Love where you live!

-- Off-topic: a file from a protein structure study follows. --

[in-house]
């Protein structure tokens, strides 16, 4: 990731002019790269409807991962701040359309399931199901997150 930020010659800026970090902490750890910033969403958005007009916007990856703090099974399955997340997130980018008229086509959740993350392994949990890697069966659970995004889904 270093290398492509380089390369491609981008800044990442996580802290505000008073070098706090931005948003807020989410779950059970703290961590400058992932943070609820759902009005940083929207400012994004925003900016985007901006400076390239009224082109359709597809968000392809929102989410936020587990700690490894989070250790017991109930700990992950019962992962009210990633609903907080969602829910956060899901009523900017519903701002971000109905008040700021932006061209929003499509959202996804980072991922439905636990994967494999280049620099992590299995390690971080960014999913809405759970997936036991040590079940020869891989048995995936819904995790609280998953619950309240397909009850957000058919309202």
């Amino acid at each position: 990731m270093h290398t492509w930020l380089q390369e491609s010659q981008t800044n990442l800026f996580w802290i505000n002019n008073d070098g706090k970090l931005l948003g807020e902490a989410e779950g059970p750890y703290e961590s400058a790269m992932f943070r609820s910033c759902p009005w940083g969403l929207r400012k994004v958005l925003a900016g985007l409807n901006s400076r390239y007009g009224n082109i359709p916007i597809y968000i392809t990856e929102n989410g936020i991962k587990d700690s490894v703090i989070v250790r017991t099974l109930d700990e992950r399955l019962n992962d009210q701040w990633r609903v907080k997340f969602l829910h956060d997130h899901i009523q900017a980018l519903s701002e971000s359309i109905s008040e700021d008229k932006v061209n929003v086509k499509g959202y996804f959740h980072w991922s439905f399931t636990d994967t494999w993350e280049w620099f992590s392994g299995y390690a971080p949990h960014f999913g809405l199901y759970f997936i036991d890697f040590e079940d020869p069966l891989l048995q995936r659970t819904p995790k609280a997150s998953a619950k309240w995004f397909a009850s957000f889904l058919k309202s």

By Art MadridToday’s workshop is going to be unlike any of our previous retreats. To a great extent, factors beyond our control now dictate how we will function as a city. Our survival skills require us to be more flexible and nimble than ever before. A good indicator that we are adapting to our new environment will be the review of our accomplishments and successes for the past year. Unlike the past, we will only focus on setting short term goals not to exceed 24 months; beyond that time frame, circumstances and conditions we’ve relied on for our mid- and long-term projections are blurred. To some extent, it’s like looking into a black hole. There is a similarity between the world of astronomy and Sacramento. In astronomy, a black hole sucks all of the light around, never to be seen again; Sacramento sucks all of our program dollars and entitlement revenues – never to be seen again either. Therein lays our current fundamental problem; a weak economy and a dysfunctional state government. There’s more. The other shoe that’s about to drop comes from the California Public Employees Retirement System. We’ve been forewarned to expect a fee increase to cover retiree benefits because of massive investment losses they’ve experienced during the on-going recession. In addition to these real challenges, we have some who blame the council and staff for this economic meltdown because “we don’t run the city like a business.’’ Frankly, La Mesa’s best practices exceed many of those in the private sector. If we were eligible for service performance awards like those in the business world, our trophy case would be full of Edward Demings, Malcolm Baldrige or J.D. Powers awards. We average six to ten annual awards or certificates of accomplishments from organizations that recognize La Mesa for its best business practices in the public sector. We are always open to responsible suggestions on how to address ongoing challenges. However, simplistic solutions from self-serving interests who bleat to “cut the fat,’’ “tighten your belt’’ or “postpone the purchase of new police vehicles or a ladder truck for the fire department’’ are not only irresponsible, but intellectually dishonest. A better solution is to engage in meaningful, good-faith dialogue on how together we can address our fiscal challenges. Single issue focused critics could care less that public agencies are mandated by Washington, or Sacramento, to implement a host of high cost, unfunded programs that further affects the city’s financial bottom line. Two examples of these directives are the National Pollution Discharge Elimination System, and the “FOG’’ Fats, Oil and Grease Programs. Their respective annual costs to La Mesa are $325,000 and $80,000. Unlike Toyota, La Mesa will not sweep its challenges under the rug. An example of our ability to adapt to the “new normal’’ is the consolidation of our fire services programs with two sister cities. This is a classic example of the future direction we will take to protect our revenues and enhance the delivery of services. In the very near future, I will be asking this council to adopt a program for evaluating other services and departmental programs that are logical candidates for consolidation. Two quickly come to my mind and I’m sure each council member can add to that list. The most vexing challenges local governments are facing today is solving a three-part problem; establishing equitable salary and retirement benefits for our employees, determining the city’s ability to cover these escalating costs and their long term impact on our taxpayers. When the economy rebounds, and it will someday, it won’t resemble that of the past. The “new normal’’ will bring dramatic changes in both national and worldwide economic standards. As policy makers, we must be able to adapt to those changes and act in a responsible manner for all concerned, not just vocal special interests. Of course, there will always be those unwilling to do their part of shared sacrifices or accept the new, real-world economic conditions. For them, it may necessitate the consideration of a career change; their other option is to adjust their expectations just like the rest of us have been forced to undergo. Philosophical debates, cheerleading for single issues or saber rattling is over. If I were to suggest a theme for today’s workshop it would be “We will continue to look forward and let others look back.’’ The ball’s on this council’s court to act in a responsible manner! In order to be effective and prudent with our time today, we’ll focus our discussions and planning strategies on the best economic forecasts, current and projected, from as many sources as possible. Understand that Sacramento is coming after more of our monies in the very near future; the questions of how much they will steal and its impact on our total budget are still unknown. . . . . .. . During today’s deliberations, we must remember and factor in our discussions the pledge made to residents during the campaign, that if Proposition L (a sales tax increase) passed, their vital service levels would be protected. Finally we need to recognize all the hard work staff and our city employees have done thus far to sustain the high quality of life standards that makes La Mesa one of the best communities in the region in which to live and raise a family. In military missions, there are individuals who serve as “scouts.’’ They go out before the main body of troops to assess their safety from camouflaged pitfalls and unexpected or unforeseen dangers. During the next several years, this council and staff are the “scouts’’ for all La Mesa residents. We will scan the economic environment, avoid disastrous consequences and make necessary and difficult decisions to project the city’s financial stability.